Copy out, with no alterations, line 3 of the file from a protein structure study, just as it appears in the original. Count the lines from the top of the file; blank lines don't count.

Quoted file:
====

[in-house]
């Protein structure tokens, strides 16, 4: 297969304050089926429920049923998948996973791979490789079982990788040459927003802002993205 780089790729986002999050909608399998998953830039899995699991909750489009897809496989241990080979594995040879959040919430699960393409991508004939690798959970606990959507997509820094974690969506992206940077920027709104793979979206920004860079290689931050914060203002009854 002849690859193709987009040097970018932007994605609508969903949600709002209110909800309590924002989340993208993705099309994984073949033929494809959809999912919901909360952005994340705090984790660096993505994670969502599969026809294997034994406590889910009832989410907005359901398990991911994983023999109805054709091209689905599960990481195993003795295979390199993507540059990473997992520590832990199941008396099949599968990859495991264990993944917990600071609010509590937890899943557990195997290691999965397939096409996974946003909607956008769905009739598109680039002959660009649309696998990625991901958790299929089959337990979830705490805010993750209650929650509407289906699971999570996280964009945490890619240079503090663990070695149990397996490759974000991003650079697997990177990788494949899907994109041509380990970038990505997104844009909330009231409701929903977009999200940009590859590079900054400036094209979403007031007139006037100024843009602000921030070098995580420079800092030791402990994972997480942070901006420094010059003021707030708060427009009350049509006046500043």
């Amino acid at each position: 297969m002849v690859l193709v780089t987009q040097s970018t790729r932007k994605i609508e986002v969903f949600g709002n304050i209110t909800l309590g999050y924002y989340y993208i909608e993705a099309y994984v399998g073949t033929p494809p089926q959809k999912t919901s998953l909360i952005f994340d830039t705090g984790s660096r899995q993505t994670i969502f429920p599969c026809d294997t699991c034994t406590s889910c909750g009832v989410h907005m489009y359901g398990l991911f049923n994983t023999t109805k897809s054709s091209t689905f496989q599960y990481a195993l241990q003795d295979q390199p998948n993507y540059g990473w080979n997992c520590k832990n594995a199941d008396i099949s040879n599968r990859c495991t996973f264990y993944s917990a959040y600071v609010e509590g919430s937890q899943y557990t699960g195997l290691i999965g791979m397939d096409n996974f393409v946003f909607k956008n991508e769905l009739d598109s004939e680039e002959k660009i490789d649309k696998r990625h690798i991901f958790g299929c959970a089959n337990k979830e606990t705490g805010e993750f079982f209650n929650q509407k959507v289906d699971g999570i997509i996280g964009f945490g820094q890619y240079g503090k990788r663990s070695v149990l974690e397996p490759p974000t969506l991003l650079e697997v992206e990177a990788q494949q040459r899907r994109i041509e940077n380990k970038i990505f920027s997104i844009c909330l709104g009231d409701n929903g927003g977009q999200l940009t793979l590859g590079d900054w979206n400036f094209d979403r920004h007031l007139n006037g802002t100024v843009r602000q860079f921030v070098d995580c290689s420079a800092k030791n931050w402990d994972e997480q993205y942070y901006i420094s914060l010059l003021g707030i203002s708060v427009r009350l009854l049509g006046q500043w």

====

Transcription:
């Amino acid at each position: 297969m002849v690859l193709v780089t987009q040097s970018t790729r932007k994605i609508e986002v969903f949600g709002n304050i209110t909800l309590g999050y924002y989340y993208i909608e993705a099309y994984v399998g073949t033929p494809p089926q959809k999912t919901s998953l909360i952005f994340d830039t705090g984790s660096r899995q993505t994670i969502f429920p599969c026809d294997t699991c034994t406590s889910c909750g009832v989410h907005m489009y359901g398990l991911f049923n994983t023999t109805k897809s054709s091209t689905f496989q599960y990481a195993l241990q003795d295979q390199p998948n993507y540059g990473w080979n997992c520590k832990n594995a199941d008396i099949s040879n599968r990859c495991t996973f264990y993944s917990a959040y600071v609010e509590g919430s937890q899943y557990t699960g195997l290691i999965g791979m397939d096409n996974f393409v946003f909607k956008n991508e769905l009739d598109s004939e680039e002959k660009i490789d649309k696998r990625h690798i991901f958790g299929c959970a089959n337990k979830e606990t705490g805010e993750f079982f209650n929650q509407k959507v289906d699971g999570i997509i996280g964009f945490g820094q890619y240079g503090k990788r663990s070695v149990l974690e397996p490759p974000t969506l991003l650079e697997v992206e990177a990788q494949q040459r899907r994109i041509e940077n380990k970038i990505f920027s997104i844009c909330l709104g009231d409701n929903g927003g977009q999200l940009t793979l590859g590079d900054w979206n400036f094209d979403r920004h007031l007139n006037g802002t100024v843009r602000q860079f921030v070098d995580c290689s420079a800092k030791n931050w402990d994972e997480q993205y942070y901006i420094s914060l010059l003021g707030i203002s708060v427009r009350l009854l049509g006046q500043w």